I know some will curse me again, but when wrong terminology is used I cannot just keep silent. Flash is still very much alive, it is the application (now labeled Animate CC) that allows to create games (most games are created with it) but is also at the basis of AIR applications. What will be dropped is the Flash Player, which is a plugin for browsers that allowed to play SWF output. It used to be a standard, which is not the case for HTML at all.
Phil, Flash application, now renamed to ANimate CC, allows to create animations with output both to SWF and to OAM. I tried to explain before what will really Ebe OL, the Flash Player for desktop browsers. Since Captivate output to SWF is meant to play in a web browser, developers need indeed to switch to HTML output, and a lot more testing because of the diffferences between browsers. OAM’s do not need a Flash Player. I don’t understand the question about MS Office?
JS is for HTML output what AS was for SWF output That is the great advantage of using advanced and shared actions: when published to SWF they are converted on runtime to AS3, when published to HTML they are converted to JS. Hear the Advanced and Shared Actions defender. For communication with an OAM (only needed when Effects cannot do it) I use JS indeed.
Lieve, appreciate you providing the clarification. I agree with you about Animate CC. However, loads of people are not aware that Flash is now being renamed as Animate CC. As the SWF cannot run on latest browsers and devices, they have to migrated to HTML5 format.
I know, but using the word ‘Flash’ instead of ‘Flash Player’ is incorrect. An Animate file still has the extension FLA, the output to be viewed using a Flash Player is SWF, but such a file can also be published to HTML, same way as a cptx-file can publish output to SWF and to HTML. You don’t say that Flash is dying, nor that Captivate is dying, it is the output to SWF that becomes obsolete. Have been telling since almost two years that it is really time to prepare that migration from SWF output to HTML. Your blog is surely a good reminder, and probably will help pushing the ‘procrastinators’. Thanks for that.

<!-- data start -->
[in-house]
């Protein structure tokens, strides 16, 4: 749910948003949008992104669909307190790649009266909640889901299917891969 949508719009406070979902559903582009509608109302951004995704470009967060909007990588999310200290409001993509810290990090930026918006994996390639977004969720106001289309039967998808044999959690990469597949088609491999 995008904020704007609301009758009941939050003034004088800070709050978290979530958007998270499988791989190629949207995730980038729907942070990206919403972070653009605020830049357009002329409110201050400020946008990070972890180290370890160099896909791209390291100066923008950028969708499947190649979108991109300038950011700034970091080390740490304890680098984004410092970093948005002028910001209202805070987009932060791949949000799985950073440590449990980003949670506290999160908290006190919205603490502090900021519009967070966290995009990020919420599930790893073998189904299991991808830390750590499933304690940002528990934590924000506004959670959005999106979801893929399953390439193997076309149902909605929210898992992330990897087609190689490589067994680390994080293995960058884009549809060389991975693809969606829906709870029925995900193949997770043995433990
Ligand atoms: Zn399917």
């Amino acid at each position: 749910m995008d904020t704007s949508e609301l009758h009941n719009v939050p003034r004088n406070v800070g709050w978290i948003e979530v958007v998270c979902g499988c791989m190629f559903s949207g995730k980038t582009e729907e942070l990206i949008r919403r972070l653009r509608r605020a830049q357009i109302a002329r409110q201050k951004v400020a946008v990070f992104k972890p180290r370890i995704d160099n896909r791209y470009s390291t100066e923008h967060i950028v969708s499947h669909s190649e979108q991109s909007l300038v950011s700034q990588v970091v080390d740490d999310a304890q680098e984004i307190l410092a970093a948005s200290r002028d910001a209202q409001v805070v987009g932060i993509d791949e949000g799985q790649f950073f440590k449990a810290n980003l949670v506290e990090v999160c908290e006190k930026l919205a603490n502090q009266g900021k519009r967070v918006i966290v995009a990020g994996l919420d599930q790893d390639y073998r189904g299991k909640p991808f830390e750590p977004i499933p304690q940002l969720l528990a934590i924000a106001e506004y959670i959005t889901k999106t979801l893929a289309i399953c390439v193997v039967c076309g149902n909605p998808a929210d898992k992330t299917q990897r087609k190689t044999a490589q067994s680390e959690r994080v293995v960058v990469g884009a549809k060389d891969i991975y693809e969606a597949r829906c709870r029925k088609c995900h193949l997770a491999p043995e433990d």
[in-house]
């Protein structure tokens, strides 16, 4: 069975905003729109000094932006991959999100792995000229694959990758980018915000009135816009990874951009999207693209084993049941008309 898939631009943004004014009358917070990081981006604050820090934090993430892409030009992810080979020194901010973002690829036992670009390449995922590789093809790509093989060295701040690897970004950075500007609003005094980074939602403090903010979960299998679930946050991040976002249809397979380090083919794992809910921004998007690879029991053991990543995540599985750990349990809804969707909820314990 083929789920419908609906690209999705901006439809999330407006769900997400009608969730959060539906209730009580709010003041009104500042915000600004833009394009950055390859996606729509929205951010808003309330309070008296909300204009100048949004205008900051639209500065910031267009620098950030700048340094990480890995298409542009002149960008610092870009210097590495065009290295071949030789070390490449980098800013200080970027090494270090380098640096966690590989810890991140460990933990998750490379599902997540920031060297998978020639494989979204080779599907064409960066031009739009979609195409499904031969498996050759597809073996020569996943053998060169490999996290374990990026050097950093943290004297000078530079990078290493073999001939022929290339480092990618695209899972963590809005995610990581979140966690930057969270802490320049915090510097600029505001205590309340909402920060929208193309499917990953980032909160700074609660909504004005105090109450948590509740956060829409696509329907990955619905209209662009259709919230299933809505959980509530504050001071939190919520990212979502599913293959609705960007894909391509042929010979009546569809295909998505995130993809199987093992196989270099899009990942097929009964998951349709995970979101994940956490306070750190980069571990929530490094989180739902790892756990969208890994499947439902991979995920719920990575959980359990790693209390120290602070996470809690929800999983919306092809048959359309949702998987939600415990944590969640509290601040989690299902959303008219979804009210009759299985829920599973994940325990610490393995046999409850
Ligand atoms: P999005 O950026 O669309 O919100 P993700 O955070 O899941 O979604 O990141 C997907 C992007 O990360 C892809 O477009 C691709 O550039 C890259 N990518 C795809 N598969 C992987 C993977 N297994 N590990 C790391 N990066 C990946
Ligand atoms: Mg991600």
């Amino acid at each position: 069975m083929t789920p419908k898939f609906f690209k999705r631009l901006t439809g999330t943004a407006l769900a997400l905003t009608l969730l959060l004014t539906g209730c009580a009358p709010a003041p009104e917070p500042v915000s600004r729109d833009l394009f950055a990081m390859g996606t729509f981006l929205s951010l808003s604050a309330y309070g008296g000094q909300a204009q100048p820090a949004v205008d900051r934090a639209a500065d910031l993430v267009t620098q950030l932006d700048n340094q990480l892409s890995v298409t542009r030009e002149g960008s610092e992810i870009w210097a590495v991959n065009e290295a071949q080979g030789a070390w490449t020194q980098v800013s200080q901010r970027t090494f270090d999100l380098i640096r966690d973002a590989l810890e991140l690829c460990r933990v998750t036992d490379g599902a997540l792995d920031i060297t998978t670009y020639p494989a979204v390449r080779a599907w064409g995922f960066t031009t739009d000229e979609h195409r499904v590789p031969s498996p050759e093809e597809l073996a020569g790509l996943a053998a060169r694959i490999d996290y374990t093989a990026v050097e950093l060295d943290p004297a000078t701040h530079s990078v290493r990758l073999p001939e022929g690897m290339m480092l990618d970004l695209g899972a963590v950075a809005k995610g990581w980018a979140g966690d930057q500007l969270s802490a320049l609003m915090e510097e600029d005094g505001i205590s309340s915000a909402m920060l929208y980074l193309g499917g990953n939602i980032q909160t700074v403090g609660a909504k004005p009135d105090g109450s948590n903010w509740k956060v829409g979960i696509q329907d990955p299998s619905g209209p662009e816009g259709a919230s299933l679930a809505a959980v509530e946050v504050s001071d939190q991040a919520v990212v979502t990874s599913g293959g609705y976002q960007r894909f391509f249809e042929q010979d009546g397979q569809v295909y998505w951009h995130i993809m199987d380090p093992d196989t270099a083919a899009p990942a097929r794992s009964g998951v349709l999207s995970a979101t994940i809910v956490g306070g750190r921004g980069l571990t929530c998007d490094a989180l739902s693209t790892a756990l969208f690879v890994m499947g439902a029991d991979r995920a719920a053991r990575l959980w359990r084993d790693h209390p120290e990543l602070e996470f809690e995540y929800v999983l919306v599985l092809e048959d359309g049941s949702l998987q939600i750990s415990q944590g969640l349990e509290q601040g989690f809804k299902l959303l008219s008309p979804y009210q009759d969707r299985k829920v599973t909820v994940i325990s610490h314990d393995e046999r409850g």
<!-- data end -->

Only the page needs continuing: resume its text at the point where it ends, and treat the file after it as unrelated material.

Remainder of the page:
I think this is just semantics. To the general public (i.e., everyone but Flash/Animate designers/devs), the term “Flash” is synonymous with the swf that is run via the Flash Player. Similar situation with java and the jvm. End users don’t think about the jvm. They simply ask, “Is it a java app?”
Thank you for the post. I had not heard of MigrateEazy but will look it up. I am still making some SWF files that are embeded within PowerPoint. Because Adobe said they would stop the Flash Player development for browsers in 2020, is MS Office affected by this?